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Pia Z. Ehrhardt

Website: Piaze.com


Pia Z. Ehrhardt’s stories have been widely published in magazines including McSweeney's Quarterly, the Mississippi Review, Oxford American, and Narrative Magazine, and anthologized in the 2006 Norton Anthology Sudden Fiction: Short-Shorts from America and Beyond. She is the recipient of the 2005 Narrative Prize and a Bread Loaf Fellowship.


Short story collections

Famous Fathers and other stories (MacAdam/Cage, June 2007) 

Reviewed by Liz Prato

Read one of the stories from this collection on NarrativeMagazine.com



Interview with Pia Z. Ehrhardt

The Short Review: How long did it take you to write all the stories in your collection?

Pia Z. Ehrhardt: I started writing Running the Room in graduate school in 2001 and I was still working on the last story in the middle of 2005.

TSR: Did you have a collection in mind when you were writing them?

PZE: Not when I started out, but after a file-full of stories, some of which had found homes in lit mags, I thought, why not?

TSR: How did you choose which stories to include and in what order?

PZE: I worked through the order with my editor, Karan Mahajan, who was then at MacAdam/Cage. There's a kind of emotional arc that runs from the first story through the last, and he helped me realize this. He also knocked out a few stories that he didn't think were strong or ready enough.

TSR: What does the word "story" mean to you?

PZE:  For me, a good story is a kind of uneasy, fetching trip that has a beginning middle and end, which doesn't mean anything gets resolved, but an event or a worry gets worked through in an illuminating and, hopefully, generous way and you walk away knowing more than maybe you meant to.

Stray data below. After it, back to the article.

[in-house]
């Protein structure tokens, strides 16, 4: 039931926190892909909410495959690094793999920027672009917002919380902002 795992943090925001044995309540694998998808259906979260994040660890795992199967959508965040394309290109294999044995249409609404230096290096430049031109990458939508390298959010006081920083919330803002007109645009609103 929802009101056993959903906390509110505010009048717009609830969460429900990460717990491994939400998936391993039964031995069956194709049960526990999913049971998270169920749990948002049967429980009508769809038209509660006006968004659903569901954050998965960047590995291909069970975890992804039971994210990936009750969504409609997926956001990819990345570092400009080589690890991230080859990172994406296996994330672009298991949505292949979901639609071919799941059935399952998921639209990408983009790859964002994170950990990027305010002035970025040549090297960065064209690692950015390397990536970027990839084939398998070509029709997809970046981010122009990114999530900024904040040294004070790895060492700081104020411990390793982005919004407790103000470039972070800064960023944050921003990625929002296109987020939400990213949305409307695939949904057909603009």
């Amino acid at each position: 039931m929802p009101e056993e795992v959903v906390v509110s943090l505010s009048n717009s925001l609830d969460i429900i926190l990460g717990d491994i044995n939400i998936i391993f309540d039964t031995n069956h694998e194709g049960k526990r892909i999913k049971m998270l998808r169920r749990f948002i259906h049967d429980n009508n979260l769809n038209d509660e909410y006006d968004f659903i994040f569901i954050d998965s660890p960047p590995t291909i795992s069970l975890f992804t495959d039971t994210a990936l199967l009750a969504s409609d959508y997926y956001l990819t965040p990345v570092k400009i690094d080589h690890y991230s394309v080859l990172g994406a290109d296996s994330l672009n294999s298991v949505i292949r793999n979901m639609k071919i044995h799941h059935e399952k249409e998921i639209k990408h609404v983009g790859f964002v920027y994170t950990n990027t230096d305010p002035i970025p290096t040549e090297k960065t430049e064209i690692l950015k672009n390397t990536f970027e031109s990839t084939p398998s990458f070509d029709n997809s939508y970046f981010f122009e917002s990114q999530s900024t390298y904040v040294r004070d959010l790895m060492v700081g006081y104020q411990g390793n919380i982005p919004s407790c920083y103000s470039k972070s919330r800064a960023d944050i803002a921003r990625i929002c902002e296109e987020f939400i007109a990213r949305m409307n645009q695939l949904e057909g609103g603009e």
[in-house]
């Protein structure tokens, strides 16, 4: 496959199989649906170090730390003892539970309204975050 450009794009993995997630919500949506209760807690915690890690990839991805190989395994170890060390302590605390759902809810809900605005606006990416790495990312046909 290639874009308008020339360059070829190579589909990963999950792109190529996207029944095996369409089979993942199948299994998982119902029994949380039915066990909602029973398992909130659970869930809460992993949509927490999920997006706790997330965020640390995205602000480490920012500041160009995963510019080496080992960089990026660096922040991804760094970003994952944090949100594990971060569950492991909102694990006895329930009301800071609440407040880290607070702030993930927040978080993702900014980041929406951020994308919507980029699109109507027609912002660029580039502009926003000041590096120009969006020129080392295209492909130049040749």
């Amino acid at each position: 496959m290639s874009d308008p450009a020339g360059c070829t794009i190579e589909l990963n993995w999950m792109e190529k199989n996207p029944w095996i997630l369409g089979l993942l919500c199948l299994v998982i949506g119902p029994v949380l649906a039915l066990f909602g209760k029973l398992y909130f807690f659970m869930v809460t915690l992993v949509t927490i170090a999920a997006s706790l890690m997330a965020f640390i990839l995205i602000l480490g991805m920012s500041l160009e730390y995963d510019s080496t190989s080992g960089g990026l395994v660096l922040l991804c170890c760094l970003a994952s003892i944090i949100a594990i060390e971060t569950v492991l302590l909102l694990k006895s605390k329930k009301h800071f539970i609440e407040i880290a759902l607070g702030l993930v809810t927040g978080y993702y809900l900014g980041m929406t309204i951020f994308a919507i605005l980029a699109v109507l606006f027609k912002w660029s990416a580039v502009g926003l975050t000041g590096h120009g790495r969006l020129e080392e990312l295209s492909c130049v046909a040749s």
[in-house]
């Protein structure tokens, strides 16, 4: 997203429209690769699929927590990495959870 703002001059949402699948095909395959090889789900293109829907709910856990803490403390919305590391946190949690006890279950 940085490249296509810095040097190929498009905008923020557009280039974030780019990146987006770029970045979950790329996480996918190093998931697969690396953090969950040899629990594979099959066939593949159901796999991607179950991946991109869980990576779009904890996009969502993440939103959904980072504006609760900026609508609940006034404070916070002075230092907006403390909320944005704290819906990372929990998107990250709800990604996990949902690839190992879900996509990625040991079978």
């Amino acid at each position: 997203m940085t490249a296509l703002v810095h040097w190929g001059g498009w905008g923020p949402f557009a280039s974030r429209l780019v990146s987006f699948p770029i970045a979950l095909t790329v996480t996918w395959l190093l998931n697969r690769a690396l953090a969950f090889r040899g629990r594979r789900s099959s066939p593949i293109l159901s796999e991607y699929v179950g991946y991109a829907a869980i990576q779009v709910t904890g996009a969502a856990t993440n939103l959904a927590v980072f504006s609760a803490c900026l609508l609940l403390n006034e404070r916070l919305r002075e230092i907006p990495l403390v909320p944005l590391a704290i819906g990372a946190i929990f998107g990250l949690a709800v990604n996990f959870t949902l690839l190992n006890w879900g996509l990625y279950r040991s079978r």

TSR: Do you have a "reader" in mind when you write stories?

PZE: Not my mother, although, wait, that's a lie. Some of the stories are worried love letters to her. I figure readers are really smart and really busy, so I try to stay a few steps ahead of them and not tell them anything they already know or explain too much. I try to get down to the gist and then not leave them - or my characters - stranded.

TSR: Is there anything you'd like to ask someone who has read your
collection, anything at all?

PZE: Did I leave you stranded?

TSR: How does it feel knowing that people are buying your book?

PZE: Great. Just great. Having a book on a shelf that's written by me is something I've wanted since I was seven and down in my grandmother's basement, making a Dewey Decimal System library out of forgotten books in boxes.

TSR: What are you working on now?

PZE: I'm re-keystroking my novel because I had my laptop stolen and I hadn't recently backed it up. (I'm trying not to cry.)

TSR: What are the three most recent short story collections you've read?

PZE: The Gateway - T. M. McNally; Some Fun: Stories and a Novella - Antonya Nelson; Like You'd Understand Anyway: Stories - Jim Shepard. All brilliant.